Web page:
So you went and got yourself a dog. Congratulations for investing in a lifelong companion; one that won’t judge you for eating an entire bag of chips for dinner – provided you share a couple, of course. While you’ve likely seen your vet for your new pup’s initial checkup and shots and made a note to see them again next year for an annual physical, you might wonder when else you should see your vet.
It’s natural to be nervous if your dog starts acting strangely. [pullquote]The urge to take them immediately to the vet can be overwhelming if you see something you don’t recognize.[/pullquote] Whether it’s a loss of appetite in your dog, or your normally bouncy pup seeming listless, you don’t want to take chances. But neither do you want to rack up a huge emergency room bill when a simple phone call will work just as well.
Being a first-time dog owner is a great experience. As you and your dog bond, you’ll learn to read its body language and understand what they are trying to tell you. However, there are some symptoms that if you see, require immediate medical attention. Here are three times when you should be taking your dog to the vet immediately.
1. A Distended Abdomen. If your dog’s stomach looks bloated, get them to the vet immediately. While it could be a simple case of them eating too much, it could also be Gastric Dilatation and Volvulus (GDV). GDV can kill a dog in a matter of hours if left untreated. When your dog eats too much or they swallow too much air, the bloated stomach can rotate. This twists the intestine and esophagus, trapping the air or food inside and cutting off the stomach’s blood supply.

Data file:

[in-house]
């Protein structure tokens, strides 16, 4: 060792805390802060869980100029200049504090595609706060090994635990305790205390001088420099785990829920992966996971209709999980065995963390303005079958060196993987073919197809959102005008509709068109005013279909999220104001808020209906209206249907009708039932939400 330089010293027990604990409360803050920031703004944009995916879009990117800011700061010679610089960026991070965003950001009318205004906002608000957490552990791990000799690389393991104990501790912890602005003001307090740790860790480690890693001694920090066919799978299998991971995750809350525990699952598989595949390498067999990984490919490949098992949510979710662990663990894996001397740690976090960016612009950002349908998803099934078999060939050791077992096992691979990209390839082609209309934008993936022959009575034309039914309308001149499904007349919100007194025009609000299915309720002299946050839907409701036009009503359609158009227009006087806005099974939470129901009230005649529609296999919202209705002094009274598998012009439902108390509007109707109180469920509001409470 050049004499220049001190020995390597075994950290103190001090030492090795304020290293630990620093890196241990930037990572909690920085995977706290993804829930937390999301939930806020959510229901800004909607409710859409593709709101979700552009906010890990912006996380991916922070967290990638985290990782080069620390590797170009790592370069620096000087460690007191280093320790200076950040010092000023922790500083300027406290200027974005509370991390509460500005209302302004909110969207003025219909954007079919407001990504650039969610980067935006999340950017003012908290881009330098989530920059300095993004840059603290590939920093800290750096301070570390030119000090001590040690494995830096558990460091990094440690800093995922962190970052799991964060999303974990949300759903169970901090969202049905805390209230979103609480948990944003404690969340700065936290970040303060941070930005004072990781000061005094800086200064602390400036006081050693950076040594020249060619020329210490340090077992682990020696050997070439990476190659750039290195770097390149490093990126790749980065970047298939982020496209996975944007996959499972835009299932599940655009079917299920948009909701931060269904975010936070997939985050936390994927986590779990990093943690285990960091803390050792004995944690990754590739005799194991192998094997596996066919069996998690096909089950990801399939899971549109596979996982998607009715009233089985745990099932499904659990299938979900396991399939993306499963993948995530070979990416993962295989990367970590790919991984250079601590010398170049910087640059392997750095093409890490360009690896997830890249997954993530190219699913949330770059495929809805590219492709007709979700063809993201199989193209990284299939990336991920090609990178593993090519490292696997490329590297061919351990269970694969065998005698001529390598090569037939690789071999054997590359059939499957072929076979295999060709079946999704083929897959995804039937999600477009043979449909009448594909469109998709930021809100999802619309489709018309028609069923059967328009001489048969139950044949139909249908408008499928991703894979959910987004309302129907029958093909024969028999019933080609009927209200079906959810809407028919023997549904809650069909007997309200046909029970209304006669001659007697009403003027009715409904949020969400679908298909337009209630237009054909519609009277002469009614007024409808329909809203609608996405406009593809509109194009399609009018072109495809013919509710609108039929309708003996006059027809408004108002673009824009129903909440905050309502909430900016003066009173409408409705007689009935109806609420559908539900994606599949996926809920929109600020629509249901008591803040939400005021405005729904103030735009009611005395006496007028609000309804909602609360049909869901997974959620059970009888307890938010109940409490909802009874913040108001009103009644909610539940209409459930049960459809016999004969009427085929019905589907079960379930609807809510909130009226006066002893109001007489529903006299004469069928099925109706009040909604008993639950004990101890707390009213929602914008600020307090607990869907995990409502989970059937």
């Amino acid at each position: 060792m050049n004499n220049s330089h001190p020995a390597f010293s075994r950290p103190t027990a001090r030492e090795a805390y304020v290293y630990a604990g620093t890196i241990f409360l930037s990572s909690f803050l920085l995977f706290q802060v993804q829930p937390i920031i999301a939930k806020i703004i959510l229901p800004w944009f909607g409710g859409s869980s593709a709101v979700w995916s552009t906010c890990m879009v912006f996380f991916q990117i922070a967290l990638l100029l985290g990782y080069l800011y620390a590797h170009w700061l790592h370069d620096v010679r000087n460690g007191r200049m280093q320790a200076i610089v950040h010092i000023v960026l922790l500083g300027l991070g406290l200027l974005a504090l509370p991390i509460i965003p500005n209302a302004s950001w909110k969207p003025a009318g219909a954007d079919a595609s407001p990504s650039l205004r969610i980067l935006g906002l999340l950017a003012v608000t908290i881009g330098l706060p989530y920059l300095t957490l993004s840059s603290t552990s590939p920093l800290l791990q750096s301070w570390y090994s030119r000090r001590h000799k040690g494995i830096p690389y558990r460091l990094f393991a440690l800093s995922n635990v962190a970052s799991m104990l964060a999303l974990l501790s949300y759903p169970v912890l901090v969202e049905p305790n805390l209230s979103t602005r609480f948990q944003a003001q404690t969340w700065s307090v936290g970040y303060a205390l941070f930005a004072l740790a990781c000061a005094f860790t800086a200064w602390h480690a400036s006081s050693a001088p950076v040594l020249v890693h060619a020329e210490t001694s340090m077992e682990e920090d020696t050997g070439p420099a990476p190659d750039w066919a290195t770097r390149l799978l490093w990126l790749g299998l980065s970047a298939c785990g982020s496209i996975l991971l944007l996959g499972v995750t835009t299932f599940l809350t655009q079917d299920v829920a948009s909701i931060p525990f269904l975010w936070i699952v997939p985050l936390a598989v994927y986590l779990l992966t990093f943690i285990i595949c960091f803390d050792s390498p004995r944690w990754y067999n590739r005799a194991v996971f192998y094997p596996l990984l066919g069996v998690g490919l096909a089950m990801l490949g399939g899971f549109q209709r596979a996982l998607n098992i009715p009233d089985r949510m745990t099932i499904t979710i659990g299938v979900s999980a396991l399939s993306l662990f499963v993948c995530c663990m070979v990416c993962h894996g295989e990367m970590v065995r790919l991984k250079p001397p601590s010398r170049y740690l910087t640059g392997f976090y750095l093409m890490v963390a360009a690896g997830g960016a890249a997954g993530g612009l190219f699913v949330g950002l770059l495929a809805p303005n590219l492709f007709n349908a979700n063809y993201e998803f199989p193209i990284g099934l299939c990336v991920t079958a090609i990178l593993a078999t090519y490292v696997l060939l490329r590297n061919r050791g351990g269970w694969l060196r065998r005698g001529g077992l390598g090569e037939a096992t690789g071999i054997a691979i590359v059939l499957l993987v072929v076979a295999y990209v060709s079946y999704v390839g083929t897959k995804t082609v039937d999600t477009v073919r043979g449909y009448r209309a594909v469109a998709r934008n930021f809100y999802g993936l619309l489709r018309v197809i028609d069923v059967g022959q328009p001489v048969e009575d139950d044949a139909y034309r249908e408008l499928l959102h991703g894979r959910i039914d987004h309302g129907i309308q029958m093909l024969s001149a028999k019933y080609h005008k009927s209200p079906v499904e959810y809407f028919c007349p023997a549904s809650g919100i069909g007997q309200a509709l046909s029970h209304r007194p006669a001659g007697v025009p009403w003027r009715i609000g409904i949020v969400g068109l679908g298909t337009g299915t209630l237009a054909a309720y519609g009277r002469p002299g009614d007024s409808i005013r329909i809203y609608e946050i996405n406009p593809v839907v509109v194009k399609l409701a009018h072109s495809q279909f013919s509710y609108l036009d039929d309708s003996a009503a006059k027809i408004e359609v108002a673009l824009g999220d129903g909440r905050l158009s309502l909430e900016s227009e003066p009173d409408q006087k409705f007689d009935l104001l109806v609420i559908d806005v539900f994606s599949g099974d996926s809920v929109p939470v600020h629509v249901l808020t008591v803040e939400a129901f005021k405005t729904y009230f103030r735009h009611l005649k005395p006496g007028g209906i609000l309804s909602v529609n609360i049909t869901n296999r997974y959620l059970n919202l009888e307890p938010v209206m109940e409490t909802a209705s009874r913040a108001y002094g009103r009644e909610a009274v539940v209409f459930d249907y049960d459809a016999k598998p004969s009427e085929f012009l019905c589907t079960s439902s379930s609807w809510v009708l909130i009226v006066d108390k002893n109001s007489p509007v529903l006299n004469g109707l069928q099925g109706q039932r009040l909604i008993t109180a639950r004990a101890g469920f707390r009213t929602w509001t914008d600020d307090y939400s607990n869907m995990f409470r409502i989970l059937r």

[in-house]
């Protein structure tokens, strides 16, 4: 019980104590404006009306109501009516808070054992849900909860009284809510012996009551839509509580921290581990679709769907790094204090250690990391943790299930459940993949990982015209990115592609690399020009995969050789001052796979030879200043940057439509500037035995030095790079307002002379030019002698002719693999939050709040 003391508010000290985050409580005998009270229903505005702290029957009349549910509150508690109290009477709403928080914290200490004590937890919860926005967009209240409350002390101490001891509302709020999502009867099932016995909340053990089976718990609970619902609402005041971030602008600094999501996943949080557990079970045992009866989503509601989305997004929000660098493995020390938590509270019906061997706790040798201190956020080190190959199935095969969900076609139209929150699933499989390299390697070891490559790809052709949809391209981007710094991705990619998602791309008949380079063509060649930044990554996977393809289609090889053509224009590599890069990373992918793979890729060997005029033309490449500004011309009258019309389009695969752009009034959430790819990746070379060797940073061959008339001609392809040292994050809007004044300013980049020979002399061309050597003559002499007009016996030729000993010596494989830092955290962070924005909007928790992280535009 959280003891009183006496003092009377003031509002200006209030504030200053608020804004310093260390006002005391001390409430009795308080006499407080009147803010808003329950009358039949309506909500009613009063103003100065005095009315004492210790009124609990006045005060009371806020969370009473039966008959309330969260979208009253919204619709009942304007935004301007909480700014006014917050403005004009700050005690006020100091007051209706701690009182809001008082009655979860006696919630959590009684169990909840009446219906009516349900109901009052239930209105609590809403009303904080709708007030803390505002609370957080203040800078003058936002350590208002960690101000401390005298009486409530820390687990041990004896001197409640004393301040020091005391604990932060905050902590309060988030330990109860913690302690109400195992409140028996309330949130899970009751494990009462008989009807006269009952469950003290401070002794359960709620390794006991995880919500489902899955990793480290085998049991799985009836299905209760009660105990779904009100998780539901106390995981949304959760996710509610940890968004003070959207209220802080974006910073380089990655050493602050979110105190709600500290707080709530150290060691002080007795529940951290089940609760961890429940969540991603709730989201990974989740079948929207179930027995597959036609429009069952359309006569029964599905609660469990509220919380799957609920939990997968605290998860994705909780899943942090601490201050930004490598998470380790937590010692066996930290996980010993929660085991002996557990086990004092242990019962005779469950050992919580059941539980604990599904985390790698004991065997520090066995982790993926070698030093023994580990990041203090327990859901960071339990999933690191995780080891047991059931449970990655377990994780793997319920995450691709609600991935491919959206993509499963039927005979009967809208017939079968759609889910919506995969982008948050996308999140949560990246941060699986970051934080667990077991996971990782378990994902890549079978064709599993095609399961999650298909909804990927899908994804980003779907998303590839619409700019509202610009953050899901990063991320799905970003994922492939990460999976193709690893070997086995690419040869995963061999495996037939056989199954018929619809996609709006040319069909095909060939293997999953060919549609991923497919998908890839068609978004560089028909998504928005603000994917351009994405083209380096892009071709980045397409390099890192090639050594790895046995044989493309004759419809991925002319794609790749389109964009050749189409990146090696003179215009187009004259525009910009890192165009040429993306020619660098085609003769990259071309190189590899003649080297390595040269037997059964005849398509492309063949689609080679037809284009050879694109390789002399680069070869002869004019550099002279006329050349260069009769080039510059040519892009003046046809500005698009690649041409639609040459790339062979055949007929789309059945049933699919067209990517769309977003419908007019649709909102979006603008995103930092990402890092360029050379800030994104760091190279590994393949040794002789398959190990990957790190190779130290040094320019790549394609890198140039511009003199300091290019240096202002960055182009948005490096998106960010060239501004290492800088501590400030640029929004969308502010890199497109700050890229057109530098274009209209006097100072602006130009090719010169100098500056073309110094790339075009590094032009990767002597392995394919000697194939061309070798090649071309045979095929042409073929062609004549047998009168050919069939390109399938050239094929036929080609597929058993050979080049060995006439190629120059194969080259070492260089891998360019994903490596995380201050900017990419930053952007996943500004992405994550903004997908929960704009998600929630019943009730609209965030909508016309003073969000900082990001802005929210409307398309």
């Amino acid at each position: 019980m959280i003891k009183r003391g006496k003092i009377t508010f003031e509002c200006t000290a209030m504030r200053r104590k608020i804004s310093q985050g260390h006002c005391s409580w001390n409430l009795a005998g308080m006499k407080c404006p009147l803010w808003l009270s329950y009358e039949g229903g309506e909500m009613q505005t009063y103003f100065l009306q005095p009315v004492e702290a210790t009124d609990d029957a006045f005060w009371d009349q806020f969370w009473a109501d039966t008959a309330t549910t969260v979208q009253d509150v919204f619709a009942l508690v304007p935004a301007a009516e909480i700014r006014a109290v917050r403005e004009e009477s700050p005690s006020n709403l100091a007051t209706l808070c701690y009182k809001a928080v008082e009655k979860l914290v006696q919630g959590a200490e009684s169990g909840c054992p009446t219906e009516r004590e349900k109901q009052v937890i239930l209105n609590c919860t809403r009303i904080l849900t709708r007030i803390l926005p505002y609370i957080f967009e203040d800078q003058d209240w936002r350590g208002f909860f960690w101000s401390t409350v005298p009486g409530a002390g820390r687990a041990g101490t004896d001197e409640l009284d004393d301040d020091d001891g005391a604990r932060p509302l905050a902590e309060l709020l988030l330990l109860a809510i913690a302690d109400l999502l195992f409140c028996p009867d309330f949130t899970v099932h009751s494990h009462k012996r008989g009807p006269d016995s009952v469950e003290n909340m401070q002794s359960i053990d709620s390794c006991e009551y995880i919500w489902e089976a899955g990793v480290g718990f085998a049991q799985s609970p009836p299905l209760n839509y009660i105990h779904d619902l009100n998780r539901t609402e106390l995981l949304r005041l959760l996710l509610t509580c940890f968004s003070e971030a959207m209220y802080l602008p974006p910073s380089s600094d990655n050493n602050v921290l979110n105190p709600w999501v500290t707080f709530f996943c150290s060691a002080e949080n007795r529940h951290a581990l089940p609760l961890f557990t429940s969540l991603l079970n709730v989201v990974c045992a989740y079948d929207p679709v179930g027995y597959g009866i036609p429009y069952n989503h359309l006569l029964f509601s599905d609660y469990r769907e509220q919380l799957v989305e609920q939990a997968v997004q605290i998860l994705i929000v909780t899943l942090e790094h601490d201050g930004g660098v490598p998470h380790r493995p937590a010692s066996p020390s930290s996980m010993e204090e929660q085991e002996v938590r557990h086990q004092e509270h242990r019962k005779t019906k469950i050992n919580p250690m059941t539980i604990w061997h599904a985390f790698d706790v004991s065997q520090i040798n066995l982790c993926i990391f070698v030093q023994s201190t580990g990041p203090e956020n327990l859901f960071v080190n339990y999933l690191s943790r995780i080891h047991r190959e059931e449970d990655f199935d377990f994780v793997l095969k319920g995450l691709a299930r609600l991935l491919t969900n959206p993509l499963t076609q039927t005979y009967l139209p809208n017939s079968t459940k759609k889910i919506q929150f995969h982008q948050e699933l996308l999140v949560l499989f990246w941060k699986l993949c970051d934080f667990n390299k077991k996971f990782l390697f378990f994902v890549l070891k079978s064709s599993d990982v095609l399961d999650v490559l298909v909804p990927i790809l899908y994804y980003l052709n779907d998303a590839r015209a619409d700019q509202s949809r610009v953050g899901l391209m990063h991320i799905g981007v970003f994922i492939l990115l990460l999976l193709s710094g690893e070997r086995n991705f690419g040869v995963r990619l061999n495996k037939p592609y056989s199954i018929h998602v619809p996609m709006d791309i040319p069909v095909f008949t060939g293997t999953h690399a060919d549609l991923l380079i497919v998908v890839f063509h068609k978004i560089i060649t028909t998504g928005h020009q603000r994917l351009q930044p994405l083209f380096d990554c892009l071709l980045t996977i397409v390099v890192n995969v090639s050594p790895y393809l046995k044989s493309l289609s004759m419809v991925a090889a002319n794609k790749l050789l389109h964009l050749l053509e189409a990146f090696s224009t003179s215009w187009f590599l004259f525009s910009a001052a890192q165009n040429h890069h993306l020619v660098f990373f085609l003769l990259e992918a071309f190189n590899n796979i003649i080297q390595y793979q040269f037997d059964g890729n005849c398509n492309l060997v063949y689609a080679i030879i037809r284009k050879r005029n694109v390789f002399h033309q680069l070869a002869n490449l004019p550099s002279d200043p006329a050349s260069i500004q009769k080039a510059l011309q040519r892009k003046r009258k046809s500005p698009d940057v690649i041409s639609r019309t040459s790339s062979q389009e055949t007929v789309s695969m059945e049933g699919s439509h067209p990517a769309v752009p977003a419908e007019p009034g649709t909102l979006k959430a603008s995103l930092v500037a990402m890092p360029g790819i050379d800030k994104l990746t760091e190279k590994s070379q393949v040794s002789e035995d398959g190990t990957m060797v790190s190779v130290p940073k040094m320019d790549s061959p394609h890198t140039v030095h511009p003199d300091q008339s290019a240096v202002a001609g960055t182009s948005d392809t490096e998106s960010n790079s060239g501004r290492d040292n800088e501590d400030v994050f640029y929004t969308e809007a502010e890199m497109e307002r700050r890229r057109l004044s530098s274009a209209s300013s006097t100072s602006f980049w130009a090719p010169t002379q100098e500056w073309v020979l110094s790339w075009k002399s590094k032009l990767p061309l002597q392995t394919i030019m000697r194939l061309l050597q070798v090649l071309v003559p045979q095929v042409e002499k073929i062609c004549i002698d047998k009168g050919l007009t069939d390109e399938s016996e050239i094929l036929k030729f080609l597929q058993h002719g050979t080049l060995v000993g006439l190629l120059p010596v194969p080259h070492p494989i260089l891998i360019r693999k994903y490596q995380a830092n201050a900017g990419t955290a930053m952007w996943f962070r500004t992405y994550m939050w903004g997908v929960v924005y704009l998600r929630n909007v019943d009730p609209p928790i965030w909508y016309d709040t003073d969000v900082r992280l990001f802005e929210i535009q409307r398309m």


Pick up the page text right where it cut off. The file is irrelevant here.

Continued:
2. Breathing Problems. If your dog is wheezing or has a strange rasp to its breathing, this needs immediate attention from your vet. Your dog’s breathing problem could be the result of an allergic reaction, some form of pulmonary disease, or having something lodged in their throat. If it is a foreign object, you should never try to remove it yourself; you could push the object farther down your dog’s throat, completely blocking it.
3. Any sort of seizure. If your dog has a seizure, it needs attention right away. If it’s the first time, you should see your vet immediately. There are other signs than just uncontrollable tremors. Your dog may also experience a loss of bladder or bowel control. A seizure can cause your dog to go unconscious. If your puppy has already been diagnosed with epilepsy – a common cause of seizures in dogs – then not every seizure will require a vet visit. However, if your epileptic dog has multiple seizures in a day or a fit lasts longer than a couple of minutes, you should contact your vet right away.
4. Dog in Heat (Bonus). If you notice male dogs are attracted to your girl baby. Check to see if her vulva begins swelling or if she has a small amount of blood-tinged discharge. Your girl may be experiencing the proestrus, which is the first stage of the heat cycle. For your dog to be given extra love and attention during an estrous cycle, you should learn the essentials of dog in heat such as protecting her from boys, paying attention to her energy level, supporting her with pads and blankets, etc. Take your pet to the vet as soon as possible if she has bleeding occasionally.
The longer you have your dog, the more familiar you will be with their mannerisms. If you notice any significant change, you should call your vet to discuss possible causes and treatments. That way you and your new dog can enjoy a long and happy life together.
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